There is an article on Slashdot about the election of Nicolas Sarkozy. The header of the story included Sarkozy is seen as a divisive figure for his demand that immigrants learn Western values (and the French language), a phrase that number of readers commented, noting if I’m going to move to France I’m at least going to try and learn French. And I don’t think it’s unreasonable to suggest that if you want to come and work in America, you might pick up a little English first.
There were a few comments on Muslims and immigration. One reader, who claims to be a Muslim himself, wrote If you’re a second-generation Muslim with a foreign accent, something is seriously wrong. If you immigrate to a country, you should raise your children to natively speak the language of that country. And, truly, it is one of the things that surprised me when I lived in the US, that second-generation Americans of obvious Asiatic or Muslim ascent had no hint of an accent when they spoke English. Something in the French integration system does not work as well as it does in the US.
Another reader noticed this as well:
The immigration problem in France is a world away from the “problems” we have in the US. By and large, our immigrants either end up working hard in the lower runs of society, and many end up leading productive lives in the professional class (doctors, engineers, etc). Many groups in our immigrant population assimilate […] and even the ones that don’t do not go out of their way to resist American culture. In comparison, the French have to deal with huge waves of lower-class immigrants who clog up their social welfare system. Moreover, not only do they not assimilate, but they actively resist and antagonize the native culture.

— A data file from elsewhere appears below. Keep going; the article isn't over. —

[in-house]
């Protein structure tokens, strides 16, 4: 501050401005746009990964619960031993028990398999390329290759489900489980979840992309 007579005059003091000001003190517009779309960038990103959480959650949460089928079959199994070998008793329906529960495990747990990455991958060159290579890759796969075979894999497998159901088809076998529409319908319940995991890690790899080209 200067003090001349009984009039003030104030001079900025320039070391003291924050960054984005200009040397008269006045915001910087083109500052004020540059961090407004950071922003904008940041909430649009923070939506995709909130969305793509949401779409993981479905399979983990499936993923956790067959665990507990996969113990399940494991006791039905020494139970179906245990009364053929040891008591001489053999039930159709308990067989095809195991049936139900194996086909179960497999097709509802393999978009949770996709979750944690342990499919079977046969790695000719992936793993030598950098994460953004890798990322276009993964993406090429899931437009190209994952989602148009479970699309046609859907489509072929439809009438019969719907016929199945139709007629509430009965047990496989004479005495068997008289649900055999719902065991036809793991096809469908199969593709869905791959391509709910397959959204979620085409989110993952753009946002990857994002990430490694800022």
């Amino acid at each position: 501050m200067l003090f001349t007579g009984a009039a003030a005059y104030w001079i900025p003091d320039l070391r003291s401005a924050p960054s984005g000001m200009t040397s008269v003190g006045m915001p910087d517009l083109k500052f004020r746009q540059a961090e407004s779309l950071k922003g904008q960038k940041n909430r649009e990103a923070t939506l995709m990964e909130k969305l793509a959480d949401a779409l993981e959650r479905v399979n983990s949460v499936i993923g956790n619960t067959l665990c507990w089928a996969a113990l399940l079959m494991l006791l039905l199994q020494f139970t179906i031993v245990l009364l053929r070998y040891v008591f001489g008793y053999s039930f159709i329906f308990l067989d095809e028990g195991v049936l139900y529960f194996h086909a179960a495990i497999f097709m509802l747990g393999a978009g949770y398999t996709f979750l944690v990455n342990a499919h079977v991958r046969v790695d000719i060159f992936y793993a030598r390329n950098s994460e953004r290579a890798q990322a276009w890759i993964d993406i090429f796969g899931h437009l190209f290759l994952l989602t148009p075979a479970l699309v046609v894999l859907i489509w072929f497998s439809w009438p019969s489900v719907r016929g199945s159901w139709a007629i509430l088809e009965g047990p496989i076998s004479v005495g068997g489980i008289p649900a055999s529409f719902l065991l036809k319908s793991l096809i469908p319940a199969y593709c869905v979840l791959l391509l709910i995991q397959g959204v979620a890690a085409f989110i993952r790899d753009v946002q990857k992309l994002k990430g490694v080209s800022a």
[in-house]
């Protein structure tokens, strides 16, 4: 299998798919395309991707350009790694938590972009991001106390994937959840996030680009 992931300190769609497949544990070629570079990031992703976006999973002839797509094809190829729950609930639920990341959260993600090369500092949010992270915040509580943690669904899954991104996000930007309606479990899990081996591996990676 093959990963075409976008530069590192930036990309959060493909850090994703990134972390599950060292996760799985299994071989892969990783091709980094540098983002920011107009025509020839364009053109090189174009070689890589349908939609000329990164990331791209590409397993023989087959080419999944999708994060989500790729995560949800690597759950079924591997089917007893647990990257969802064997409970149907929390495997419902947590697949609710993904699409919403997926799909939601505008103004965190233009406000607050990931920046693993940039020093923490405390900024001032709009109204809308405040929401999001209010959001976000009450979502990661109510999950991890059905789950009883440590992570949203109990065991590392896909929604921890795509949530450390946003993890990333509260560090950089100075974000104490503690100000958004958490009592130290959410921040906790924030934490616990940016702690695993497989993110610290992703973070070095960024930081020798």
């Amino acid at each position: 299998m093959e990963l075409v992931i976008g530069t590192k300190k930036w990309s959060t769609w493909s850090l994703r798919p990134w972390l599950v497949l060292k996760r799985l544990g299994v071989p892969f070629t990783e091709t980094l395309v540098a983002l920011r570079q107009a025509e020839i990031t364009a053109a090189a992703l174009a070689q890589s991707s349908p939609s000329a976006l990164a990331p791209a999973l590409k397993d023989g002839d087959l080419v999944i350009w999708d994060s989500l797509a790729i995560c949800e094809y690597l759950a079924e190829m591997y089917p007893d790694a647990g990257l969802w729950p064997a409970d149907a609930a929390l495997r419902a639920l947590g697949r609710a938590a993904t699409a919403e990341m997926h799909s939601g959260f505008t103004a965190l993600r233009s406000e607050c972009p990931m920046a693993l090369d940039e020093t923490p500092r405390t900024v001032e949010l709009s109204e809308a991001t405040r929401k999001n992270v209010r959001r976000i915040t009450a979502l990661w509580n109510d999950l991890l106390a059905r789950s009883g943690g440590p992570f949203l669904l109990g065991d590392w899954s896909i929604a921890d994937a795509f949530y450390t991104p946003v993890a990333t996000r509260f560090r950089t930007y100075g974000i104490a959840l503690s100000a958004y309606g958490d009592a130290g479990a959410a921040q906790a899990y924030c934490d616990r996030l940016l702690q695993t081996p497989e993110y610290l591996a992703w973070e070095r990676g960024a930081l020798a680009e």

We will really know whether Sarkozy is successful addressing this issue if and only if second-generation muslims start speaking of France as their country, with pride, and become proud of French litterature. This is all too infrequent today, unfortunately.
On the topic of voting systems, a number of readers found it surprising that Royal would “surrender” so quickly (since the last American elections took days to be resolved), to which a reader indirectly replied: On the other hand, Americans could do worse than adopt the French election system. A genuine, fair two-round election, an 85% voter turn-out, a clear majority for the winner, and the election over at election night — not bad, isn’t it?
Finally, there was one high level comment on the dynamics of democracy which I found interesting: the side that is being the poor losers and choosing to tear apart the democracy rather than accept loss is the side that, when they win, produces the relatively peaceful government. The side that, when they win, produces “polarization” is the more democratic side. It’s almost as if this guy lived here.